Tuesday, November 2, 2010

Overcoming the Fear of Fundraising

It is the legal responsibility of every nonprofit Board of Directors to ensure that their organization has the resources to fulfill its mission - and that means fundraising.
Yet those who recruit new members often fail to mention this for fear of scaring people away. And board members frequently become paralyzed when asked to do their part to raise money in the one manner that is the most efficient and cost-effective: asking donors directly for contributions.

Here are the most common fears people have - and some suggestions about how to address them:

  • Fear of rejection: First of all, you're going to be turned down;on average 50% of good prospects will give - but note that this means on average 50% do contribute! Your job is to know that being turned down has nothing to do with you personally. When people choose not to give, they do so for many reasons - but it does not mean that you are a bad person or that they hate you.
  • Fear of failure: It's important to change your definition of success in fundraising. Success is how many times you ask. And if you make all your asks, you get an A+.
  • Fear of looking stupid: No donor will expect you to know everything. And when someone asks you a question you can't answer, say "That's a great question - thanks for asking! Let me talk with the Executive Director and get back to you." You can also approach the donor with a knowledgeable partner (staff or board).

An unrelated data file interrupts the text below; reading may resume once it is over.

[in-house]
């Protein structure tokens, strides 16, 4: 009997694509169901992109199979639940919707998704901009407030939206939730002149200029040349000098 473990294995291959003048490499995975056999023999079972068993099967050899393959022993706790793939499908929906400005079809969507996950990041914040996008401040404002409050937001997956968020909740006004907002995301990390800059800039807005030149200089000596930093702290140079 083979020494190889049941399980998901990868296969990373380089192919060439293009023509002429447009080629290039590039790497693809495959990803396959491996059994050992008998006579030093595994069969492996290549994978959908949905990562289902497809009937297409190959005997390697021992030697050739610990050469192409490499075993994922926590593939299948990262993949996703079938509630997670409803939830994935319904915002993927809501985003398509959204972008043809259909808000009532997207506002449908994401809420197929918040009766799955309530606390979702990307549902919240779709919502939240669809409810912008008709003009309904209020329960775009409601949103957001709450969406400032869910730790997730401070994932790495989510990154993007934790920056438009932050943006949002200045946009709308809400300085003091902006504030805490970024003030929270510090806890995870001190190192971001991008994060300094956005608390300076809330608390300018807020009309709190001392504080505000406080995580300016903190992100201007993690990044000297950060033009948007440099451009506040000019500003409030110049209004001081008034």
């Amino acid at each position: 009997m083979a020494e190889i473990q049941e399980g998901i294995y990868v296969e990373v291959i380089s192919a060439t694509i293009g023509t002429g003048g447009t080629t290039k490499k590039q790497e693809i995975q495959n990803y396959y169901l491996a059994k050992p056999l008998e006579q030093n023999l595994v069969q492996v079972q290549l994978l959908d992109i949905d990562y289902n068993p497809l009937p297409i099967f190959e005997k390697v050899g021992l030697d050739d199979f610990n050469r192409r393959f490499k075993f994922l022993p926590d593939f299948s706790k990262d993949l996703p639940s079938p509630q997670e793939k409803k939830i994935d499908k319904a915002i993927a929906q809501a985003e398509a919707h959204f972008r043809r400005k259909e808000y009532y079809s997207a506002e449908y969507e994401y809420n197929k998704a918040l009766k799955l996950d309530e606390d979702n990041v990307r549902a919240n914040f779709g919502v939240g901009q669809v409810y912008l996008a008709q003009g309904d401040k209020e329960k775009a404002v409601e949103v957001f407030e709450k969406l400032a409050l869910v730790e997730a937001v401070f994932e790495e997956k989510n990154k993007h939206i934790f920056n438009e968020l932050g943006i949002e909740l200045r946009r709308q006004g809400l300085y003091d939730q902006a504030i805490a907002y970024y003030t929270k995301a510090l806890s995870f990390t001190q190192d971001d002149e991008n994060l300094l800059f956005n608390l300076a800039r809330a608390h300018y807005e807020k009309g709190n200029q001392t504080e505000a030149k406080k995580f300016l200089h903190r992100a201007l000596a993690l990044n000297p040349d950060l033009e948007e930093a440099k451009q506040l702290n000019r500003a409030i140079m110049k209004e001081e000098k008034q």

• Fear of alienating friends: Have you ever lost or damaged a friendship because of a charitable request? If you make your asks with integrity (and without blindsiding your friends unexpectedly), they may or may not give, but they will not disinherit you. Give them an out: "If you choose not to participate, that's OK: we'll still be friends. But I sure hope you can help."
Fundraising is not about your feelings - it's about the donor. Just as you feel good when you make a charitable donation to a cause you care about, you are giving the donor an opportunity to feel good. It's not about begging or hounding people - rather it is about facilitating a fair exchange where donors give one thing of value (their money) in exchange for another thing of value (the good work of your organization). And it's not just about money - it's about building sustained relationships.

Your job is to reach out with integrity - speak with passion about your agency's mission, make a clear case, listen carefully, and invite the donor to become involved. There are strategies and techniques but they are far less important than the one quality you need to be successful: your passion for the mission.

So kick yourself and your fears out of the way and let the cause talk. Your job - and it is indeed an honorable one - is to get out there and raise the money your agency needs to do its good work.